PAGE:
In the previous section the CHEM, VADV and HADV factors were analysed under HW and NHW conditions; indicating that all the observed parameters (temperature, absolute humidity, UVA, UVB and wind speed) had an effect, evident by the noteworthy correlation, on ozone measurements with increased effect under HW conditions when the synoptic situation favoured stagnant atmospheric conditions.

It is important to understand that several morphological parameters and anthropogenic activities affect the ozone concentration levels; therefore it is difficult to attribute ozone concentration levels to individual factors. The analysis of synoptic maps showed a steady state during the entire summers over the eastern Mediterranean favouring downward air movement but also indicating that near-surface ozone spikes were not attributed to VADV.

The parameters characterizing HW conditions (low wind speed, high temperatures, high water vapor) in Cyprus also assist in the formation and depletion of ozone as the stagnant conditions and the higher temperatures fasten chemical reactions in the presence of medium-high NOx concentration levels, water vapor (absolute humidity) and UV radiation. High temperature, low wind speed, UVA and UVB were considered as ozone enhancement factors due to their positive correlation with ozone, whereas higher NOx and absolute humidity were considered as ozone reduction factors. Increasing temperature is usually associated with increasing ozone because it directly influences chemical kinetic rates and the mechanism pathway for the generation of ozone but this is not always valid because the rate of increase depends also to the concentration levels of VOCs and NOx. Each variable leads to a unique, non-linear response with ozone through its particular mechanism that may affect chemical reactions for formation or depletion of ozone and may even reach a plateau level of effect such as in the research by Steiner et al.29 who noted a plateau in ozone levels above 34 °C29.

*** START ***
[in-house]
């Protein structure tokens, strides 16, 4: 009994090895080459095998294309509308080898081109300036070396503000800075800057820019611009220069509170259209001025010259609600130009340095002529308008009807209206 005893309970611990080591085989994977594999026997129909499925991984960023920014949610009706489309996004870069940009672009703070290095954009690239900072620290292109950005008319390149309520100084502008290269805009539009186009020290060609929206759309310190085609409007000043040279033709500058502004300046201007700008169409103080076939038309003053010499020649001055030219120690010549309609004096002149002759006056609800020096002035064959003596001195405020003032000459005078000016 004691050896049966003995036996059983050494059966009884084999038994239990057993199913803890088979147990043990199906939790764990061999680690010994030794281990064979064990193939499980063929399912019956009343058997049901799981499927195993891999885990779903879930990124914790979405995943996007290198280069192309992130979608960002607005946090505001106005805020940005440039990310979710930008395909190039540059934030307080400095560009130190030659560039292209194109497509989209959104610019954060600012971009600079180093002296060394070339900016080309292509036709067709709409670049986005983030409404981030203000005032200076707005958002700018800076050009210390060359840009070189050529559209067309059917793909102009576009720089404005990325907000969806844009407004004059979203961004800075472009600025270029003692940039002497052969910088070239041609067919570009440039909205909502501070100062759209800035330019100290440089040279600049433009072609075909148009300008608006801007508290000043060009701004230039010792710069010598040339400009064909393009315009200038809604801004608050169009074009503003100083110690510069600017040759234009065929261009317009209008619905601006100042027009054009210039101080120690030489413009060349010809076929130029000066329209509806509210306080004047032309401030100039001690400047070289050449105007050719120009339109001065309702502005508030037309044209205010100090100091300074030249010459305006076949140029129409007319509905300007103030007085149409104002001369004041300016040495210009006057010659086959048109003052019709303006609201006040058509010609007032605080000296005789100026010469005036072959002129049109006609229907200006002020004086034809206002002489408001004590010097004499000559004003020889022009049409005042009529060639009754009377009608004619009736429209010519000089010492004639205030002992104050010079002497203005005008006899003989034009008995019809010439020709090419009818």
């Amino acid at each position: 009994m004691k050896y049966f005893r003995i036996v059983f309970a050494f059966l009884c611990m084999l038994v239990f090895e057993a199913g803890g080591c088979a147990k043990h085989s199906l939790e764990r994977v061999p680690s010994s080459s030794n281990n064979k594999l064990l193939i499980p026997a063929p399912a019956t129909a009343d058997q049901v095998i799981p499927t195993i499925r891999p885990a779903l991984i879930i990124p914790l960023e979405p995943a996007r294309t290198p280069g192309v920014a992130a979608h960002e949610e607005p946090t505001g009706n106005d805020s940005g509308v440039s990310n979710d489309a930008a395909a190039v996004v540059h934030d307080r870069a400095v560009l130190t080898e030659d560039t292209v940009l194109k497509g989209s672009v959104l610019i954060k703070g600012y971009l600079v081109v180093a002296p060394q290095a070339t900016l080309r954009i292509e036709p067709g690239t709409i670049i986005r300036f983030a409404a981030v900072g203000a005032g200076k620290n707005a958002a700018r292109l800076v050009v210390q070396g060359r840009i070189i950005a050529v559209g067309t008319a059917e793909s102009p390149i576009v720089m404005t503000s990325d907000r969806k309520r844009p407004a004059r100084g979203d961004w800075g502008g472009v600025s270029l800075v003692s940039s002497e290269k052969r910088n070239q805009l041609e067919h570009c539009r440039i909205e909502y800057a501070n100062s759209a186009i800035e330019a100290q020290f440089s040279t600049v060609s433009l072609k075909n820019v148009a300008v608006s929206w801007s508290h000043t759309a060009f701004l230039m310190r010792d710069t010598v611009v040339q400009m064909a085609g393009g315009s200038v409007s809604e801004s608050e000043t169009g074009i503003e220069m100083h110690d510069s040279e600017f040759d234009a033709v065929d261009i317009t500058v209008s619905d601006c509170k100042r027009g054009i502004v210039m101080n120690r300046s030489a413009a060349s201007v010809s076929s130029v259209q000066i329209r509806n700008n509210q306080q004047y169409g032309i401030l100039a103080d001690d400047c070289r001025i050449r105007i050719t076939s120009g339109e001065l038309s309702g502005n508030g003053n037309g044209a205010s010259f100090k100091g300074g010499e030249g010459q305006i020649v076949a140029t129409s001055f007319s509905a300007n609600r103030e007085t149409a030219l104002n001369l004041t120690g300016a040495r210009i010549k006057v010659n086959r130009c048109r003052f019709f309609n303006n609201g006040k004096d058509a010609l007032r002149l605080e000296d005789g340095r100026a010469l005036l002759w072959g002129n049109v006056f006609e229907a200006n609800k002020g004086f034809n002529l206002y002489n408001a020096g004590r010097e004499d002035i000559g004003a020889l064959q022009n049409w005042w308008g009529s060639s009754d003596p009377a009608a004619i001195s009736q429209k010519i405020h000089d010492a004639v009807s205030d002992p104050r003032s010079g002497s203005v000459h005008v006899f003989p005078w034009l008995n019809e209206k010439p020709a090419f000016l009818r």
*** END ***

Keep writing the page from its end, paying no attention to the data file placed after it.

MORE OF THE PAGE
The photochemical reactions for ozone formation or destruction declined rapidly at night-time resulting in lower levels of ozone at night. Overall the analysis of this paper showed a noteworthy positive correlation of ozone with temperature, UVA and UVB which increased under HW conditions and was higher at daytime. Under HW conditions daily mean temperature was increased by 9.63% compared to NHW conditions, whereas the rest of the enhancement parameters remained steady or slightly decreased. Also, a decrease of near-surface ozone levels around 6:00 am and an increase from 10:00 am until 6:00 pm was noted. The high ozone measurements were positively correlated with HADV insinuating transportation of air from other areas with increased ozone concentration levels.

The higher decrease in ozone measurements in the morning (around 7:00 am) under HW conditions was attributed to the enhancement of the NOx budget (increase by about 13% of mean daily values under HW conditions). Increase of the NOx budget may have resulted to strengthening of O3 titration process leading to lower O3 measurements. However, the NOx and ozone relationship is not linear therefore simply controlling the NOx budget may be ineffective in controlling the ozone levels.